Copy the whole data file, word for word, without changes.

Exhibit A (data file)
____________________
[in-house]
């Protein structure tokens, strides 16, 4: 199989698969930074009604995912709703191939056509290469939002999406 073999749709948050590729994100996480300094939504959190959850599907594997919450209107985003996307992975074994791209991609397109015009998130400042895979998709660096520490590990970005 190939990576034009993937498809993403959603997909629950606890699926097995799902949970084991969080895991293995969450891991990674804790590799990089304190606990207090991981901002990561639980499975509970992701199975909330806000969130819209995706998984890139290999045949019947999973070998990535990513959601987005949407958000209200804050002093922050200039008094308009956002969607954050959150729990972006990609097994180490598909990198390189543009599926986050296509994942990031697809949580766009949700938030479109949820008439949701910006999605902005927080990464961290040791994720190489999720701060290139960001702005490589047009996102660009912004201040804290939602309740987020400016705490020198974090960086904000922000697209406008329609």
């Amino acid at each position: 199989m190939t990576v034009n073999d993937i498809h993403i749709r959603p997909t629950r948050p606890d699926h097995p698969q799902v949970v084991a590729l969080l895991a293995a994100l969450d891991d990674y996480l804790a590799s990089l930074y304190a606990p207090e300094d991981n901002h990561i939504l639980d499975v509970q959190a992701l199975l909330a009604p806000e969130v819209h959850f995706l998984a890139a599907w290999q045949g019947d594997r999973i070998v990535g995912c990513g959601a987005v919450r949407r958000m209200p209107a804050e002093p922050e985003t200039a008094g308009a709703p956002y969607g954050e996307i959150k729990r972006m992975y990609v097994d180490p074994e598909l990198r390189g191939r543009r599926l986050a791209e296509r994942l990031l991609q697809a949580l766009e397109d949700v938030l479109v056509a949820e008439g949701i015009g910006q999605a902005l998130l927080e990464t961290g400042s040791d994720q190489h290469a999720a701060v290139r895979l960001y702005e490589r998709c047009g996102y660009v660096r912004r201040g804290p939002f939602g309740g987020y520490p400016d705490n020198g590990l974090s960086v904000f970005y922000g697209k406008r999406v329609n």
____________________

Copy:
[in-house]
């Protein structure tokens, strides 16, 4: 199989698969930074009604995912709703191939056509290469939002999406 073999749709948050590729994100996480300094939504959190959850599907594997919450209107985003996307992975074994791209991609397109015009998130400042895979998709660096520490590990970005 190939990576034009993937498809993403959603997909629950606890699926097995799902949970084991969080895991293995969450891991990674804790590799990089304190606990207090991981901002990561639980499975509970992701199975909330806000969130819209995706998984890139290999045949019947999973070998990535990513959601987005949407958000209200804050002093922050200039008094308009956002969607954050959150729990972006990609097994180490598909990198390189543009599926986050296509994942990031697809949580766009949700938030479109949820008439949701910006999605902005927080990464961290040791994720190489999720701060290139960001702005490589047009996102660009912004201040804290939602309740987020400016705490020198974090960086904000922000697209406008329609």
């Amino acid at each position: 199989m190939t990576v034009n073999d993937i498809h993403i749709r959603p997909t629950r948050p606890d699926h097995p698969q799902v949970v084991a590729l969080l895991a293995a994100l969450d891991d990674y996480l804790a590799s990089l930074y304190a606990p207090e300094d991981n901002h990561i939504l639980d499975v509970q959190a992701l199975l909330a009604p806000e969130v819209h959850f995706l998984a890139a599907w290999q045949g019947d594997r999973i070998v990535g995912c990513g959601a987005v919450r949407r958000m209200p209107a804050e002093p922050e985003t200039a008094g308009a709703p956002y969607g954050e996307i959150k729990r972006m992975y990609v097994d180490p074994e598909l990198r390189g191939r543009r599926l986050a791209e296509r994942l990031l991609q697809a949580l766009e397109d949700v938030l479109v056509a949820e008439g949701i015009g910006q999605a902005l998130l927080e990464t961290g400042s040791d994720q190489h290469a999720a701060v290139r895979l960001y702005e490589r998709c047009g996102y660009v660096r912004r201040g804290p939002f939602g309740g987020y520490p400016d705490n020198g590990l974090s960086v904000f970005y922000g697209k406008r999406v329609n």